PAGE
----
There's a very common drumming technique, usually towards the end of a bar, where the hi-hat is hit while being opened creating a "riser" sound.

I had always thought it was called a "fill," but it's really just a very simple version of a fill. What is this sound/technique called?

  • 1
    Open hi hat? Not everything has a name. Commented Jan 8, 2023 at 6:02
  • Good question! We like labels, so if there isn't one, maybe there should be! Although there are various hi-hat sounds from hard shut through 'half open', to completely open, let alone 'hit it closed, and open it straight away'. +1.
    – Tim
    Commented Jan 8, 2023 at 10:15
  • 3
    Does this answer your question? What is the name of this drums "disco" rhythm/technique?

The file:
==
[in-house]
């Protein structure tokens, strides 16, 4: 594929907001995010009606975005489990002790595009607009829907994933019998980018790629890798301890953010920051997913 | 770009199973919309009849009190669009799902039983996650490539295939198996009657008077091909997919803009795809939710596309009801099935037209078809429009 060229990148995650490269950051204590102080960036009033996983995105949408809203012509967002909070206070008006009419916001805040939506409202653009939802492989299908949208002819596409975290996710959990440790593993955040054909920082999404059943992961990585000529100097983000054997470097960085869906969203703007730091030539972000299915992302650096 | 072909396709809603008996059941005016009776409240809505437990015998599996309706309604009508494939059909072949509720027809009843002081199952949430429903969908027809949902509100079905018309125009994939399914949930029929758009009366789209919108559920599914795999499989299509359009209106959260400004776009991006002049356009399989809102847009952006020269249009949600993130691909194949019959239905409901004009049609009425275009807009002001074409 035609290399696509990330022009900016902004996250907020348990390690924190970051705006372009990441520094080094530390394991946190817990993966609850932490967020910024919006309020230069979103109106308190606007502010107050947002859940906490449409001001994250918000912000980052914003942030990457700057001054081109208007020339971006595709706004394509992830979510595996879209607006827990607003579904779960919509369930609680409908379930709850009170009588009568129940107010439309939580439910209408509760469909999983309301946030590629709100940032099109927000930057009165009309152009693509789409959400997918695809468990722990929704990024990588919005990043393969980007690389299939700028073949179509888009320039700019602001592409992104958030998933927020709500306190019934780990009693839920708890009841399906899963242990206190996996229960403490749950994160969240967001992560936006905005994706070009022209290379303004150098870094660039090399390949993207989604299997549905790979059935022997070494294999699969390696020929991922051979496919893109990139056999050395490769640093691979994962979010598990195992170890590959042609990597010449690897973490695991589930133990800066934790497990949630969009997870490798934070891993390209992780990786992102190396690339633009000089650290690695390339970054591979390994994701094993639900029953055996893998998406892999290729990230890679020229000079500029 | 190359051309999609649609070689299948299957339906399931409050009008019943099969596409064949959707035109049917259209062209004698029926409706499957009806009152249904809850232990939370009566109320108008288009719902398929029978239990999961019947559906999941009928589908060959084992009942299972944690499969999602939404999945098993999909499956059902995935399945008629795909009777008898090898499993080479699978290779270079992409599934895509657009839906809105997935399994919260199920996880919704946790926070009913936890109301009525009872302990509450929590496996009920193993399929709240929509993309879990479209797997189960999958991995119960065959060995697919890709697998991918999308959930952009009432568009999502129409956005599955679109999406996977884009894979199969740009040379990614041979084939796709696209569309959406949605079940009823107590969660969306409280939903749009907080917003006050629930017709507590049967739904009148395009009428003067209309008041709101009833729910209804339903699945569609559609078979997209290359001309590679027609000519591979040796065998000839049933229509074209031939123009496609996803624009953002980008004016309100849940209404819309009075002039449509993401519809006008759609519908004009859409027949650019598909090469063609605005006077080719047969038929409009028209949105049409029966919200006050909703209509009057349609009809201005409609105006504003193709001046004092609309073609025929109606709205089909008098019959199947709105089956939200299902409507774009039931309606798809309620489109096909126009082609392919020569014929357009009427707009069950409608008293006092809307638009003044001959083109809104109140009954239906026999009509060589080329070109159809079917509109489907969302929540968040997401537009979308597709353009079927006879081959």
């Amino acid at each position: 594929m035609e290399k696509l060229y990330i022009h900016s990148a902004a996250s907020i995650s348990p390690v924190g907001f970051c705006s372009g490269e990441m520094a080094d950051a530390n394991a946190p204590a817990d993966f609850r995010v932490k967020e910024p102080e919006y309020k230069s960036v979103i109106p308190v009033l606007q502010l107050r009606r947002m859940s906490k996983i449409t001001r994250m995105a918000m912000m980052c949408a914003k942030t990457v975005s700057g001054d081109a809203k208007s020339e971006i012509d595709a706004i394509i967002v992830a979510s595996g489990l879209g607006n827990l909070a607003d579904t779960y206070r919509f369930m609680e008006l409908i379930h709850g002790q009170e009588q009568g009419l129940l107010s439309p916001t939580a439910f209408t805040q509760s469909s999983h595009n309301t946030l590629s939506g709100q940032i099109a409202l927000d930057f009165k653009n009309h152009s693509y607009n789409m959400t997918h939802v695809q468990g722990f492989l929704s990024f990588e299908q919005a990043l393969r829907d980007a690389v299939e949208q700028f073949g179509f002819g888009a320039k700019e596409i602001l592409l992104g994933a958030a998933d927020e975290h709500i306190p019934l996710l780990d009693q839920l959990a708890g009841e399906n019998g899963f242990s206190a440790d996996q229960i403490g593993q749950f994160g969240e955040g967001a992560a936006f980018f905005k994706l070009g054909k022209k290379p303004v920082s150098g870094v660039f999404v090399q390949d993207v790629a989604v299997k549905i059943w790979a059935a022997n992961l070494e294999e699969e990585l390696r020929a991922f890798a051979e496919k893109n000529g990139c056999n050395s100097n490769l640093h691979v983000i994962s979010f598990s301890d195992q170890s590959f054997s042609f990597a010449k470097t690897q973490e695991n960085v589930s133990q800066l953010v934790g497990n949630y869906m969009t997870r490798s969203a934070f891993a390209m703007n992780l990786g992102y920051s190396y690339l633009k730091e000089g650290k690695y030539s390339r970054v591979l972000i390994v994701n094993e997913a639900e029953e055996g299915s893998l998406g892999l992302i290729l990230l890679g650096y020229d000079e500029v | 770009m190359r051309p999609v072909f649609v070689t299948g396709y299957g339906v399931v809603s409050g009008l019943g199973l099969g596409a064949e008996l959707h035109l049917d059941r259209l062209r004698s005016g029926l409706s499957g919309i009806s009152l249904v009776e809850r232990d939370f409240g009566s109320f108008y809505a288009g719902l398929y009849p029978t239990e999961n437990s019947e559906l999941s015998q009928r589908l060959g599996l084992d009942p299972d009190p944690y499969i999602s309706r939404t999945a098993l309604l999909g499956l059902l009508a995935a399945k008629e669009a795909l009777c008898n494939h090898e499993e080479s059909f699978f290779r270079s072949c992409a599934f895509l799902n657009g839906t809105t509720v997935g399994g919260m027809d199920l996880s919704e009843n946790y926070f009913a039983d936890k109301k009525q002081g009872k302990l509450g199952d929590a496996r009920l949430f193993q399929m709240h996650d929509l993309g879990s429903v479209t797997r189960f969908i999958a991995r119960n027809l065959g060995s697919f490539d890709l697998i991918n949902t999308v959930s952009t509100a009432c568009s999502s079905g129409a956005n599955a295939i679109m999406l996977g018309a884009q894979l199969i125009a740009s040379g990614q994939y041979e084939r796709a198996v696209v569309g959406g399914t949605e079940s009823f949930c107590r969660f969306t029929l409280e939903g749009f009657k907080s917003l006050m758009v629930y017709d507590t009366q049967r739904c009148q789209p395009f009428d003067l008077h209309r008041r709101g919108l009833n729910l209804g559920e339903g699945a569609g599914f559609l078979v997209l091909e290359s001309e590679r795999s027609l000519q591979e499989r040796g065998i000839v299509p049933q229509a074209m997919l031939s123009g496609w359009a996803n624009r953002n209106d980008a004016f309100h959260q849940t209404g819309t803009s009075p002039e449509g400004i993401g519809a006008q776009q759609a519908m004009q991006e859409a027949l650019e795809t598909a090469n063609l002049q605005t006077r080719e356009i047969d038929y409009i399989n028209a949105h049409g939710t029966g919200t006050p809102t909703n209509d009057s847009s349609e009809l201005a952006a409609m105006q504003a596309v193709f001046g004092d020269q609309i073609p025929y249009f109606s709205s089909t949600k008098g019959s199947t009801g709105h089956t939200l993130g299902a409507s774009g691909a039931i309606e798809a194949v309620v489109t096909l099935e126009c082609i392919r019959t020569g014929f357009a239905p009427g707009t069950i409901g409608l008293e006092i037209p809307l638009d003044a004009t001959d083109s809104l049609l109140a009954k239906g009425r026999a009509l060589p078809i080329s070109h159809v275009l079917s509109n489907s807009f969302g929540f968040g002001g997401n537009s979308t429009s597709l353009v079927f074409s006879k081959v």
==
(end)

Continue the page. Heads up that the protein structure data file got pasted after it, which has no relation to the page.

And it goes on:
– ojs
    Commented Jan 8, 2023 at 19:09
  • 1
    Not sure, but it's definitely not "drum riser", which is something else entirely.
    – Theodore
    Commented Jan 9, 2023 at 16:21
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    @SephReed the point is, it doesn't seem to name beyond "open hi-hat" or at least nobody here has heard it. My best guess is that after coming up with "pataflafla" and ""flamadiddle-diddle", the mysterious cabal that invents the names decided it's getting too silly and stopped.
    – ojs
    Commented Jan 9, 2023 at 21:48

2 Answers 2


It sounds like you might be describing this sound:

I would describe this simply as "gradually open hi-hat" / "slowly open hi-hat"


It's just called "open hi-hat". And yes, it is often used as simple type of drum fill.

Here is a short lesson on how to play open hi-hat:

Open hi-hat is usually represented in notation by a small circle (o) above a regular hi-hat note. Closing the hi-hat is then represented with a small plus sign (+) above the note. Once the hi-hats are closed the plus sign is not written.

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